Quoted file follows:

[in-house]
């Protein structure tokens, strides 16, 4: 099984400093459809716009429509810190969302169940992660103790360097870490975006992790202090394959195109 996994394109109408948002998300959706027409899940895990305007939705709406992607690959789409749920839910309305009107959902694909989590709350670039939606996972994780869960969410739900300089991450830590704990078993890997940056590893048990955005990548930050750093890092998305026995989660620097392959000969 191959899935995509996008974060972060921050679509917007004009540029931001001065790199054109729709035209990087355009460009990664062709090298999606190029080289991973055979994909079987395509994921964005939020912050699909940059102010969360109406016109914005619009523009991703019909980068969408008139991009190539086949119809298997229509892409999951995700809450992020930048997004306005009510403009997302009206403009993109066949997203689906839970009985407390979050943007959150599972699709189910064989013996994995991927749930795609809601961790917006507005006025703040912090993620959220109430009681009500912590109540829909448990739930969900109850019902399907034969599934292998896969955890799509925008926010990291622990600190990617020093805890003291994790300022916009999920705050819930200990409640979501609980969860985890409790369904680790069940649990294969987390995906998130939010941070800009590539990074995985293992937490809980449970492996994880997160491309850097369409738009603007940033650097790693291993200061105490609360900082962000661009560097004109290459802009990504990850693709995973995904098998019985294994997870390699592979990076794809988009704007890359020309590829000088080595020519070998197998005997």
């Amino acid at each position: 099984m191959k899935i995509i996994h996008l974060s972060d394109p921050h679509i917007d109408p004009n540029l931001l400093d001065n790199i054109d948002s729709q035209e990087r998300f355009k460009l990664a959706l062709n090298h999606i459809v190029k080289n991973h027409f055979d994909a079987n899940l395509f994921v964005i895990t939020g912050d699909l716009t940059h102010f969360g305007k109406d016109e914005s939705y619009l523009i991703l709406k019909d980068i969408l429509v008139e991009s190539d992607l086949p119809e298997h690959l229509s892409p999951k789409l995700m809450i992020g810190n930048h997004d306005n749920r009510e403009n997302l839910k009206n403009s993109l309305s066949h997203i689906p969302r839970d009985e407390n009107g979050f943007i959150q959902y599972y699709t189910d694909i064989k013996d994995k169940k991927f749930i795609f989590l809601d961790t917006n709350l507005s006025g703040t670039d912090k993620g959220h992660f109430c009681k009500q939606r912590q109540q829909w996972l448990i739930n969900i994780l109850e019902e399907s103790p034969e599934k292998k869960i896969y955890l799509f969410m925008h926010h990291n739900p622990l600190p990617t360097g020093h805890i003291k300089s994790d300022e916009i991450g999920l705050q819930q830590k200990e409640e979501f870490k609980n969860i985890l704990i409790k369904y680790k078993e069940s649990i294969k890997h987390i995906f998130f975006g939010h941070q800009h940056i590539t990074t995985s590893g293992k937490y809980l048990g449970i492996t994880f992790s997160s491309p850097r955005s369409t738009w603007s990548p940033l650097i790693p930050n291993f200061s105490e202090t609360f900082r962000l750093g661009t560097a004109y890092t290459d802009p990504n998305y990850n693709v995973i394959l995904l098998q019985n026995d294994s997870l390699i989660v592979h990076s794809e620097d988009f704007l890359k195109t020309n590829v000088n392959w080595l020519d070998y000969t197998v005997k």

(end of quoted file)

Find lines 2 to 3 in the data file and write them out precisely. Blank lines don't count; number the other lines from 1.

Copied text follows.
């Protein structure tokens, strides 16, 4: 099984400093459809716009429509810190969302169940992660103790360097870490975006992790202090394959195109 996994394109109408948002998300959706027409899940895990305007939705709406992607690959789409749920839910309305009107959902694909989590709350670039939606996972994780869960969410739900300089991450830590704990078993890997940056590893048990955005990548930050750093890092998305026995989660620097392959000969 191959899935995509996008974060972060921050679509917007004009540029931001001065790199054109729709035209990087355009460009990664062709090298999606190029080289991973055979994909079987395509994921964005939020912050699909940059102010969360109406016109914005619009523009991703019909980068969408008139991009190539086949119809298997229509892409999951995700809450992020930048997004306005009510403009997302009206403009993109066949997203689906839970009985407390979050943007959150599972699709189910064989013996994995991927749930795609809601961790917006507005006025703040912090993620959220109430009681009500912590109540829909448990739930969900109850019902399907034969599934292998896969955890799509925008926010990291622990600190990617020093805890003291994790300022916009999920705050819930200990409640979501609980969860985890409790369904680790069940649990294969987390995906998130939010941070800009590539990074995985293992937490809980449970492996994880997160491309850097369409738009603007940033650097790693291993200061105490609360900082962000661009560097004109290459802009990504990850693709995973995904098998019985294994997870390699592979990076794809988009704007890359020309590829000088080595020519070998197998005997």
């Amino acid at each position: 099984m191959k899935i995509i996994h996008l974060s972060d394109p921050h679509i917007d109408p004009n540029l931001l400093d001065n790199i054109d948002s729709q035209e990087r998300f355009k460009l990664a959706l062709n090298h999606i459809v190029k080289n991973h027409f055979d994909a079987n899940l395509f994921v964005i895990t939020g912050d699909l716009t940059h102010f969360g305007k109406d016109e914005s939705y619009l523009i991703l709406k019909d980068i969408l429509v008139e991009s190539d992607l086949p119809e298997h690959l229509s892409p999951k789409l995700m809450i992020g810190n930048h997004d306005n749920r009510e403009n997302l839910k009206n403009s993109l309305s066949h997203i689906p969302r839970d009985e407390n009107g979050f943007i959150q959902y599972y699709t189910d694909i064989k013996d994995k169940k991927f749930i795609f989590l809601d961790t917006n709350l507005s006025g703040t670039d912090k993620g959220h992660f109430c009681k009500q939606r912590q109540q829909w996972l448990i739930n969900i994780l109850e019902e399907s103790p034969e599934k292998k869960i896969y955890l799509f969410m925008h926010h990291n739900p622990l600190p990617t360097g020093h805890i003291k300089s994790d300022e916009i991450g999920l705050q819930q830590k200990e409640e979501f870490k609980n969860i985890l704990i409790k369904y680790k078993e069940s649990i294969k890997h987390i995906f998130f975006g939010h941070q800009h940056i590539t990074t995985s590893g293992k937490y809980l048990g449970i492996t994880f992790s997160s491309p850097r955005s369409t738009w603007s990548p940033l650097i790693p930050n291993f200061s105490e202090t609360f900082r962000l750093g661009t560097a004109y890092t290459d802009p990504n998305y990850n693709v995973i394959l995904l098998q019985n026995d294994s997870l390699i989660v592979h990076s794809e620097d988009f704007l890359k195109t020309n590829v000088n392959w080595l020519d070998y000969t197998v005997k």